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New task for the next wave of feminism


feminism, IPPR, women, workIs it time to change the rules of the game?

Feminism should no longer be focusing on the twentieth century’s goal of breaking the glass ceiling.

Instead, Dalia Ben-Galim, Associate Director at the Institute for Public Policy Research (IPPR), has said that the next wave of feminism should be ‘less about how women can succeed in a man’s game and more about how to change the rules of the game’.

The IPPR’s report, Great Expectations: Exploring the Promises of Gender Equality, shows that women’s earnings have  been and remain more unequal than men’s and argues that these results suggest the advance of twentieth century feminism has ‘left working class women behind’.

‘Much of the debate about ‘gender equality’, the report says, is either narrowly focused on women at the top or takes place in the abstract.

‘As such, it leaves us with a weak political voice for the collective demands required to transform the majority of women’s lives.’

The analysis shows that women are able to progress in work in ways that would not have been possible previously, but that ‘the lack of higher-skilled jobs that accommodate childcare responsibilities means that many degree-educated women ‘downgrade’ to relatively low-skilled jobs after having children.’

This leads to a situation whereby women remain concentrated in low-skilled, part-time work, further perpetuating the dearth of women at the top.

By focusing on how the ‘average woman’ compares to the ‘average man,’ the report argues, the debate is missing the nuance of many women’s lives – particularly those who become trapped in ‘poor quality of work at the bottom of the labour market’.

And the effects of women’s employment today significantly affect their living circumstances in later years.

Women make up 84 per cent of workers in personal services and are concentrated in ‘caring, cashiering, catering, cleaning and clerical work’, which is what some have called the ‘feminisation of poverty’.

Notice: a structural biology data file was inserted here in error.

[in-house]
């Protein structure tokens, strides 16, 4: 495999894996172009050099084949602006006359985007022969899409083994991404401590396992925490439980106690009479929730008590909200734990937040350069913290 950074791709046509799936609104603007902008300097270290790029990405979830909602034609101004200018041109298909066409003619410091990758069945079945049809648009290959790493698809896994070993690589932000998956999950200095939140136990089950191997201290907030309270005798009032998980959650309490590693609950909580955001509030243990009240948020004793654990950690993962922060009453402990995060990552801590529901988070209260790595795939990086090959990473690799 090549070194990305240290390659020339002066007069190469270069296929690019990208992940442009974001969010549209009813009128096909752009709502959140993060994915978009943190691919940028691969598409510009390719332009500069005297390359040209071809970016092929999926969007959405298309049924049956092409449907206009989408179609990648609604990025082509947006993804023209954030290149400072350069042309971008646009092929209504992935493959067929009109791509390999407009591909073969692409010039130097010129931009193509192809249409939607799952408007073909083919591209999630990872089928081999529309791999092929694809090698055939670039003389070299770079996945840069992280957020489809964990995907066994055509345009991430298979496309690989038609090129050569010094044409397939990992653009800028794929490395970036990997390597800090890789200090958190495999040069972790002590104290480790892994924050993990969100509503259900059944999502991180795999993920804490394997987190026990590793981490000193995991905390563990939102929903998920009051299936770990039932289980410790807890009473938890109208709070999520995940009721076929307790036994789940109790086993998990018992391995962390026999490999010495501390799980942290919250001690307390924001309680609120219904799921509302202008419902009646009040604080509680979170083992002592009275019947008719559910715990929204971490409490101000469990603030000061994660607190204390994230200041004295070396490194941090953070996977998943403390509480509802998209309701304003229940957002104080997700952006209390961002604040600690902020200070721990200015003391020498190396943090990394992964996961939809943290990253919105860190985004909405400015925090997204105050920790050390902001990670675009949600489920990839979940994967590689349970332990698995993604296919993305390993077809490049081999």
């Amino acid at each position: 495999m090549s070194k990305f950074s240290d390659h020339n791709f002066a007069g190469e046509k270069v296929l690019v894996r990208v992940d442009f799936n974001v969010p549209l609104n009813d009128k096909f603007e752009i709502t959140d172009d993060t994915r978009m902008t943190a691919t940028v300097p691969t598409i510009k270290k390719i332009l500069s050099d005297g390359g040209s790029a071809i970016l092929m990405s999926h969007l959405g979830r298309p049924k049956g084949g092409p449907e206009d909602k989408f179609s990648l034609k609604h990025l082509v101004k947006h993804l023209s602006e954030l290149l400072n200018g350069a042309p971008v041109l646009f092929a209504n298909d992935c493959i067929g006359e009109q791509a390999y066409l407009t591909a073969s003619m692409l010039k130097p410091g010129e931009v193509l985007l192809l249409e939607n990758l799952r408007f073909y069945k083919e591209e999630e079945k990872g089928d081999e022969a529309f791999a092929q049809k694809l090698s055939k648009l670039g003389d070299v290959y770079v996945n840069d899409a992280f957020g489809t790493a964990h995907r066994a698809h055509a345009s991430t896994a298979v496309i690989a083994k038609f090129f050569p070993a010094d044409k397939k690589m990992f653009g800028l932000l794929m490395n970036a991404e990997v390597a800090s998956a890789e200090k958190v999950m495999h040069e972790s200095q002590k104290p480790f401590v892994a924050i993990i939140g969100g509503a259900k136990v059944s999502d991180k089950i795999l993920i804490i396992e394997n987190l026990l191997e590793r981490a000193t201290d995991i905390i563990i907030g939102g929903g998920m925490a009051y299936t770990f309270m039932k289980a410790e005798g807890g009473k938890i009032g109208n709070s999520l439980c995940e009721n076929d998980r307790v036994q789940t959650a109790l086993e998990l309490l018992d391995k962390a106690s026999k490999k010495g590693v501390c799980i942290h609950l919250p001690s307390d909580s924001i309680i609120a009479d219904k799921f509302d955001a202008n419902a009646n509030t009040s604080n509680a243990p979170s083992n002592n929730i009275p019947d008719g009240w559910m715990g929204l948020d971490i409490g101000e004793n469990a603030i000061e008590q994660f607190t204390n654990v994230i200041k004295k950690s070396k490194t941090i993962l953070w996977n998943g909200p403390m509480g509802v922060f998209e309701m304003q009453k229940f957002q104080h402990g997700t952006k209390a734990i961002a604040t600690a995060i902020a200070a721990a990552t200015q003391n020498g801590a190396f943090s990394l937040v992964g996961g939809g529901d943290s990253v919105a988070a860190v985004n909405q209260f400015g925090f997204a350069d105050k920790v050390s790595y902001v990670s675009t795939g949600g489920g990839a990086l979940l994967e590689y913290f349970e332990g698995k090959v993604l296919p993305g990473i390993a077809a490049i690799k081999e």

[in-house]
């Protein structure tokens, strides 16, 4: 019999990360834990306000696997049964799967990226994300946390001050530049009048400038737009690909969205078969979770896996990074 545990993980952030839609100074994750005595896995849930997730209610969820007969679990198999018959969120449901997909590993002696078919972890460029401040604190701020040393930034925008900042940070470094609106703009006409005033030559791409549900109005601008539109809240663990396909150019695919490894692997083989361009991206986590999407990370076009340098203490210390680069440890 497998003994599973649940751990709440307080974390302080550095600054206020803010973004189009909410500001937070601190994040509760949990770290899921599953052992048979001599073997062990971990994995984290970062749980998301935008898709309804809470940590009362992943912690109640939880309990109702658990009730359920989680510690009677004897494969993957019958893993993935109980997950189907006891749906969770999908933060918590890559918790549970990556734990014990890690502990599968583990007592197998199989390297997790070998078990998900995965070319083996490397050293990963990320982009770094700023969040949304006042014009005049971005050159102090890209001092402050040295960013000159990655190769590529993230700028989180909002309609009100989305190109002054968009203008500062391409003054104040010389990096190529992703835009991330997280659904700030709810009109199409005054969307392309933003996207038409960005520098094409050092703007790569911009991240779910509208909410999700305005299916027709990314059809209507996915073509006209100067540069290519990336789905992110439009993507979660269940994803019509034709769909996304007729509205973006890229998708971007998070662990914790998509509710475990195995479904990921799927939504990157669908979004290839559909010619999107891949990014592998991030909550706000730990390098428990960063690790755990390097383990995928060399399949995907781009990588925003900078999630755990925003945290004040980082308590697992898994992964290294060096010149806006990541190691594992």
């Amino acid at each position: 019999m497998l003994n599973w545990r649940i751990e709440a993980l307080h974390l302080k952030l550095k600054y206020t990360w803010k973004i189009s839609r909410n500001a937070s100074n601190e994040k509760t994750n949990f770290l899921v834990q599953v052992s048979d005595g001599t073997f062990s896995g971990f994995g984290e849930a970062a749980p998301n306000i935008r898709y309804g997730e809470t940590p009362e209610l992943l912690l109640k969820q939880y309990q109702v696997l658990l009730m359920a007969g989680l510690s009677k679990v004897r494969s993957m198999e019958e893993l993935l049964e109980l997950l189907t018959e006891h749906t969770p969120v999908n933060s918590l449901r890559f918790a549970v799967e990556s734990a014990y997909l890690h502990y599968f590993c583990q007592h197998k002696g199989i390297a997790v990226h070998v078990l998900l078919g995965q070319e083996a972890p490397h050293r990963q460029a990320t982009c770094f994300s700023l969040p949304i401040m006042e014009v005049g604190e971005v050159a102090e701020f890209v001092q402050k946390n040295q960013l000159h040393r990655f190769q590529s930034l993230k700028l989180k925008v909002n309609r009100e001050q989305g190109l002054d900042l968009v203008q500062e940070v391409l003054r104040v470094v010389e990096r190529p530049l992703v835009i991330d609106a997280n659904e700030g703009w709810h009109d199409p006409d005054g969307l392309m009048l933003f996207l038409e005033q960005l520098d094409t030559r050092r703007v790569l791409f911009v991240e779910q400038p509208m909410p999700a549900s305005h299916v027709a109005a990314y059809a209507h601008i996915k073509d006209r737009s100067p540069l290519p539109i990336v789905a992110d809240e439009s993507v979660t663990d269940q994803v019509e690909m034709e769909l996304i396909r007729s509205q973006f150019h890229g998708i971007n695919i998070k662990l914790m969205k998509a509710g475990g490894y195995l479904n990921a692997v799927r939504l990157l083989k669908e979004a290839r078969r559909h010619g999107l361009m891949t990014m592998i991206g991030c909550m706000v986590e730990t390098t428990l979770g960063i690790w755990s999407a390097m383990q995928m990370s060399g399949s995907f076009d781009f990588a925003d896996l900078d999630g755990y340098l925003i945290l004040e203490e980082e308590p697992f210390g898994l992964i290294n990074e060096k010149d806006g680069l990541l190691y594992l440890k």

Currently, 44 per cent of women in employment in the UK are in part-time work, compared to only 13 per cent of employed men.

And, says the report, part-time work in other northern European countries has been used as a tool to retain workers and promote a healthy family life.

In the UK, however, the growth of part-time work is due to weak statutory regulation and its promotion since the 1980s as part of a more ‘flexible’ labour market.

The report also points out that ‘space for autonomy and influence in work – an important measure of job quality – has declined over the last 30 years, with the sharpest contractions occurring in female-dominated low-paid sectors.’

And then with childcare costs in the UK second only to Switzerland, women continue to languish in jobs far below their potential because while ‘education levels have improved, [there has been no] corresponding efforts to ensure jobs are designed in ways that support caring responsibilities.’

One relatively recent significant change in the UK jobs market occurred in 2005 with the creation of Women Like Us.

Karen Mattison saw the huge gap between the work that women wanted and the work that was available, and set up Women Like Us as a recruitment agency for women looking for quality part-time work.

With quality the key to the company’s business.

Women Like Us expanded, setting up Timewise Jobs in 2012 ‘in recognition of the fact that ‘part time’ is not just a women’s issue.